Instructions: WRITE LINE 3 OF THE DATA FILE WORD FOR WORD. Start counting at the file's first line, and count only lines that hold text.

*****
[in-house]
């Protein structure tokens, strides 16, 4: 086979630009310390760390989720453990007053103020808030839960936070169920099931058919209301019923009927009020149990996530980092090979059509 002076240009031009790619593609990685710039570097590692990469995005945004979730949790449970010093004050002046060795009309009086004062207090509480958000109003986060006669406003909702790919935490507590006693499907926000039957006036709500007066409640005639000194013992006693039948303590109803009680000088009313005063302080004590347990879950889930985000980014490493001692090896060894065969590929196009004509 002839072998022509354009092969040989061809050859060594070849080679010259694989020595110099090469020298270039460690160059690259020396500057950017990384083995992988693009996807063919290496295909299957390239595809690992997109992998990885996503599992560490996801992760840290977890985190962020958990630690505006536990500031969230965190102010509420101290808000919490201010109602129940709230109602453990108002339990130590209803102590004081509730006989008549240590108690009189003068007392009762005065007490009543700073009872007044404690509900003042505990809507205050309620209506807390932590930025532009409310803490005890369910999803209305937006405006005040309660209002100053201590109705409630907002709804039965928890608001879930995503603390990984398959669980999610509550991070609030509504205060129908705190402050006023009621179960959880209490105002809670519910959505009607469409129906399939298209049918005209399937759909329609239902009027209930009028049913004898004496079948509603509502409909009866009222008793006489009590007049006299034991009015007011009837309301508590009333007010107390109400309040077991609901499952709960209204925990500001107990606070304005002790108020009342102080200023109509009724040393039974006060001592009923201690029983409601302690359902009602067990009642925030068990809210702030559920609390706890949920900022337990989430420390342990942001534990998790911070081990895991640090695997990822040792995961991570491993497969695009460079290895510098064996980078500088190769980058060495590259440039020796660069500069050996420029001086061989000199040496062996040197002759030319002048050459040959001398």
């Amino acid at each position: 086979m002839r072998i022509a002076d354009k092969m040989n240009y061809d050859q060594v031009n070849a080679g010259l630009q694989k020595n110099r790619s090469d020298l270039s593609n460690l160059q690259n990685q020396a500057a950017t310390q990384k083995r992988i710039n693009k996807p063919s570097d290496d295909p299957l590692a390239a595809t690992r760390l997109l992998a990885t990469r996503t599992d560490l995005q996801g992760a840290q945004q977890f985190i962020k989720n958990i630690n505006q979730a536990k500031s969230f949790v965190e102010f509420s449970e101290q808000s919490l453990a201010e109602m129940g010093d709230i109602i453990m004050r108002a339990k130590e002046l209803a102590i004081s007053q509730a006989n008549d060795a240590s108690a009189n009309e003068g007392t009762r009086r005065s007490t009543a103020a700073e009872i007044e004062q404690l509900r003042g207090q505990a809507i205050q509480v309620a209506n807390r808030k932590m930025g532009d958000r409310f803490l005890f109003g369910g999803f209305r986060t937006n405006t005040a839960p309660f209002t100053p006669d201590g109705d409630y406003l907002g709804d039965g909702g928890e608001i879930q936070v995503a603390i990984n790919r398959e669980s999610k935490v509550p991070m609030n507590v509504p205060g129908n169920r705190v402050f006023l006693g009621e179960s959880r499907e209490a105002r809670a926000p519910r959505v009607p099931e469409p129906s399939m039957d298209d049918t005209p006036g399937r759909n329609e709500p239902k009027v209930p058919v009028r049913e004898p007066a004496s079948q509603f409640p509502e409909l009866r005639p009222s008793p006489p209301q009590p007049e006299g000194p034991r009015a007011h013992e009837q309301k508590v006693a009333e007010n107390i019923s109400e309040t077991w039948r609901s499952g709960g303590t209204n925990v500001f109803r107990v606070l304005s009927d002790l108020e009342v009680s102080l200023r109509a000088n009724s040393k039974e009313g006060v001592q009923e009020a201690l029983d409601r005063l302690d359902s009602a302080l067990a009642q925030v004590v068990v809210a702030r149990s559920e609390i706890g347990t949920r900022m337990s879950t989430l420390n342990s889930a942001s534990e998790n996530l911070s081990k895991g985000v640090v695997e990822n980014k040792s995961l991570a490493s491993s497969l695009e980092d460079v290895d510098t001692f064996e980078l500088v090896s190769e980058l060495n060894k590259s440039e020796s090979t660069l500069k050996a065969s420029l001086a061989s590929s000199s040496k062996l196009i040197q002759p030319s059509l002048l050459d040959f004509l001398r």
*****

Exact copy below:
């Amino acid at each position: 086979m002839r072998i022509a002076d354009k092969m040989n240009y061809d050859q060594v031009n070849a080679g010259l630009q694989k020595n110099r790619s090469d020298l270039s593609n460690l160059q690259n990685q020396a500057a950017t310390q990384k083995r992988i710039n693009k996807p063919s570097d290496d295909p299957l590692a390239a595809t690992r760390l997109l992998a990885t990469r996503t599992d560490l995005q996801g992760a840290q945004q977890f985190i962020k989720n958990i630690n505006q979730a536990k500031s969230f949790v965190e102010f509420s449970e101290q808000s919490l453990a201010e109602m129940g010093d709230i109602i453990m004050r108002a339990k130590e002046l209803a102590i004081s007053q509730a006989n008549d060795a240590s108690a009189n009309e003068g007392t009762r009086r005065s007490t009543a103020a700073e009872i007044e004062q404690l509900r003042g207090q505990a809507i205050q509480v309620a209506n807390r808030k932590m930025g532009d958000r409310f803490l005890f109003g369910g999803f209305r986060t937006n405006t005040a839960p309660f209002t100053p006669d201590g109705d409630y406003l907002g709804d039965g909702g928890e608001i879930q936070v995503a603390i990984n790919r398959e669980s999610k935490v509550p991070m609030n507590v509504p205060g129908n169920r705190v402050f006023l006693g009621e179960s959880r499907e209490a105002r809670a926000p519910r959505v009607p099931e469409p129906s399939m039957d298209d049918t005209p006036g399937r759909n329609e709500p239902k009027v209930p058919v009028r049913e004898p007066a004496s079948q509603f409640p509502e409909l009866r005639p009222s008793p006489p209301q009590p007049e006299g000194p034991r009015a007011h013992e009837q309301k508590v006693a009333e007010n107390i019923s109400e309040t077991w039948r609901s499952g709960g303590t209204n925990v500001f109803r107990v606070l304005s009927d002790l108020e009342v009680s102080l200023r109509a000088n009724s040393k039974e009313g006060v001592q009923e009020a201690l029983d409601r005063l302690d359902s009602a302080l067990a009642q925030v004590v068990v809210a702030r149990s559920e609390i706890g347990t949920r900022m337990s879950t989430l420390n342990s889930a942001s534990e998790n996530l911070s081990k895991g985000v640090v695997e990822n980014k040792s995961l991570a490493s491993s497969l695009e980092d460079v290895d510098t001692f064996e980078l500088v090896s190769e980058l060495n060894k590259s440039e020796s090979t660069l500069k050996a065969s420029l001086a061989s590929s000199s040496k062996l196009i040197q002759p030319s059509l002048l050459d040959f004509l001398r």